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Brass Machining

Anco precision machining not only works with metals but alloys as well. Brass is an alloy composed of both copper and zinc. The percentages of zinc and copper used can be varied to create a wide selection of different brasses. It c should not be confused with its cousin bronze, which is mostly a copper alloy. The term bronzed is applied to a variety of brasses and the difference is mainly historical. Brass is an alloy that is also used for parts manufacturing. Instead, it has found a use as decoration due to its gold-like appearance.

Applications where low friction is required such as in locks, gears, bearings, and ammunition are perfect jobs for brass. It is also used in zippers. It is much softer than most metals so brass is often used in situations where it is important that sparks not be made as is the case with tools that are operated around highly explosive gases. Brass has a yellowish coloring, which makes it look like gold. It is not tarnished easily and cleans up well. Many ancient dig sites have unearthed brass mirrors and coins. The earliest brasses may have been natural alloys made by smelting zinc-rich copper ores however this remains speculation at best.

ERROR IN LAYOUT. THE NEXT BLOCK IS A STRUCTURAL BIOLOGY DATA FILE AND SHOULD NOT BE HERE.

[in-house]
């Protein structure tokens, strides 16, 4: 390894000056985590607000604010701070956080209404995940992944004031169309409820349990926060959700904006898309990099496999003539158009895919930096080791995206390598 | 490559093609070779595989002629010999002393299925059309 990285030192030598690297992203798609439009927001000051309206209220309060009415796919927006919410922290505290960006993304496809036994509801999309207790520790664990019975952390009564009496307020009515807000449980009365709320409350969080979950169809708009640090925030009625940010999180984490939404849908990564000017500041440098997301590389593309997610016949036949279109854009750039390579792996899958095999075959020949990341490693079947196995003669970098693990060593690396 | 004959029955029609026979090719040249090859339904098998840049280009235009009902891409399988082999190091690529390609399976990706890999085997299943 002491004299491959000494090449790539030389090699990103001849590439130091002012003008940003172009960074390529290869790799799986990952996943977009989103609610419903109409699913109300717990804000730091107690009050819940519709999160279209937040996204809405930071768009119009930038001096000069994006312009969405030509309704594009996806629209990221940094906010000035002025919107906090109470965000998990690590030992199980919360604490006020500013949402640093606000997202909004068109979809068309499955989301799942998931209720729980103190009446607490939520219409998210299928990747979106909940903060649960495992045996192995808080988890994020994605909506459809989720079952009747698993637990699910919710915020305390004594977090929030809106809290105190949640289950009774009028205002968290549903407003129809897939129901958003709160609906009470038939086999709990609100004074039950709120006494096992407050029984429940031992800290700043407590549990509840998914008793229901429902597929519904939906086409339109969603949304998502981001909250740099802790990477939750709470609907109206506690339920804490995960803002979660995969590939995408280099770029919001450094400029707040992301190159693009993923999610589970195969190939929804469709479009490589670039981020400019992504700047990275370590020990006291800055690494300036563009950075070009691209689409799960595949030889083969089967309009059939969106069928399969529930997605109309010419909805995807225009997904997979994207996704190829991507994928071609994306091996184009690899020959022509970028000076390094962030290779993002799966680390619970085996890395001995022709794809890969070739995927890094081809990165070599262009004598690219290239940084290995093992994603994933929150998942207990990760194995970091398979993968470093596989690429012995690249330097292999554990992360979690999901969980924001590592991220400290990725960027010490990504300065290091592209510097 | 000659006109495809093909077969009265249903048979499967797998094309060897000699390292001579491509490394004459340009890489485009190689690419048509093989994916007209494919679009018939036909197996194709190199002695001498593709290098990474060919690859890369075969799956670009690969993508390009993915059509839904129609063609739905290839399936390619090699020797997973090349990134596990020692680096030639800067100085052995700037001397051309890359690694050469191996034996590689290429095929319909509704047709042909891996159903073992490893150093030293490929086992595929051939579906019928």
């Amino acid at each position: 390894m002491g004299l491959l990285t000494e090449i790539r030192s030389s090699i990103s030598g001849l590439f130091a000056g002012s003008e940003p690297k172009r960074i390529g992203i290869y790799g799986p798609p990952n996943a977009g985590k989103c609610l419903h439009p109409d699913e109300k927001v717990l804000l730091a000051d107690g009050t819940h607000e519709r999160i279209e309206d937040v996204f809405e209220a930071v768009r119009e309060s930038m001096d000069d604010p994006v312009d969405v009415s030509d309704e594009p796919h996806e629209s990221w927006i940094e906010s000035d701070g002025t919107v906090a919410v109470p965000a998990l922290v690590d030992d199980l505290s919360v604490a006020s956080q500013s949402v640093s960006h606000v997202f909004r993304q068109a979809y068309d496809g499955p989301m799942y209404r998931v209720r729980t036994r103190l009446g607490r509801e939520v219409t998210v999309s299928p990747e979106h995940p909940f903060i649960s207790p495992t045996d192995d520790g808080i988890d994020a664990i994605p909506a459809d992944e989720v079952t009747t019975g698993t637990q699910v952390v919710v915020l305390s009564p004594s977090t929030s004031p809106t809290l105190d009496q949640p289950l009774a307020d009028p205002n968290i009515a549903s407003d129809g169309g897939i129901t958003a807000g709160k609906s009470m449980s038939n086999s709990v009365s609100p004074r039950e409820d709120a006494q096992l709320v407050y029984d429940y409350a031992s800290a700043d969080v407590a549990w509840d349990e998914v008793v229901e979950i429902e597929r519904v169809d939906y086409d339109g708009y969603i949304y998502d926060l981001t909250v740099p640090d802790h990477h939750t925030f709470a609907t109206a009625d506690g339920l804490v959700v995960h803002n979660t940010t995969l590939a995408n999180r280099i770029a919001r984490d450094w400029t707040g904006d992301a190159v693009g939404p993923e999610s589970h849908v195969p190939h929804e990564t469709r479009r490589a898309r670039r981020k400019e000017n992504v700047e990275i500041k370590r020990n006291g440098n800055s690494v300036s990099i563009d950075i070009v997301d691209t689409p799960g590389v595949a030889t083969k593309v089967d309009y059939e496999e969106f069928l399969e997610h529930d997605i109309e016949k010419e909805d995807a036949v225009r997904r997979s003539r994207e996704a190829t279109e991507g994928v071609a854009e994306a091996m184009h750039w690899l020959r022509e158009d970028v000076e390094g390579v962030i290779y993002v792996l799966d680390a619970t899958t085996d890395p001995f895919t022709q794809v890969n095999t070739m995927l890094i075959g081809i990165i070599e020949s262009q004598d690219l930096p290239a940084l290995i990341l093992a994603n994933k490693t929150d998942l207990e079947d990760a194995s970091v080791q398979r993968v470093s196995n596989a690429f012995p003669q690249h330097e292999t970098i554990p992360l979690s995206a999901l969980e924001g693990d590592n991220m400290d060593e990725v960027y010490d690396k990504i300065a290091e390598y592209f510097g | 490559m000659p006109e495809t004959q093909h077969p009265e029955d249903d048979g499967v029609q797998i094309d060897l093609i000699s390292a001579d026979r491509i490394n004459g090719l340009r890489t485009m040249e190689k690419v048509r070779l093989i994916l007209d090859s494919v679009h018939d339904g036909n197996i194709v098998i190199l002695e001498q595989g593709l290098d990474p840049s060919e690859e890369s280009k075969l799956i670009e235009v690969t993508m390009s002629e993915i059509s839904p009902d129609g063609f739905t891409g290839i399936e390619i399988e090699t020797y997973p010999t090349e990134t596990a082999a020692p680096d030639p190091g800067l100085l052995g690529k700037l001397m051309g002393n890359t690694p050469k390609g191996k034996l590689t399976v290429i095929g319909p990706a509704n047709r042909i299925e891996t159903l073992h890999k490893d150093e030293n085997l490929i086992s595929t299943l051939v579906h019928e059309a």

The Roman period of rule allowed for brass to be deliberately produced from metallic copper and zinc minerals using a cementation process. Variations of such techniques were sued well into the 1800’s. During beginning of the 1st century BC the use of brass spread across a wide geographical areas ranging from Britain and Spain. Traces have even been found as far away as Iran and India.

This trading was encouraged by exports and influence from the Middle-East. It was soon updated to a new process called speltering, which has the direct alloying of copper and zinc metal at its foundation. Brass is hard to machine so metallurgists started adding concentrations of lead of no more than 2 percent. Silicon stands as the alternative to lead however, when it is used with a brass alloy, the scrap must never be mixed with leaded brass scrap to reduce risks of contamination and safety problems.

Throughout history brass has been used by military officials on their medals and buttons. The make-up and consistency at which brass is smelted has increased with technology. The black smiths and metals workers of yester year would love to get their hands on some of the brass we use and manufacture around the world today. Working with brass can be tricky, but don’t worry because Anco precision machining has the tools and skills to get the job done.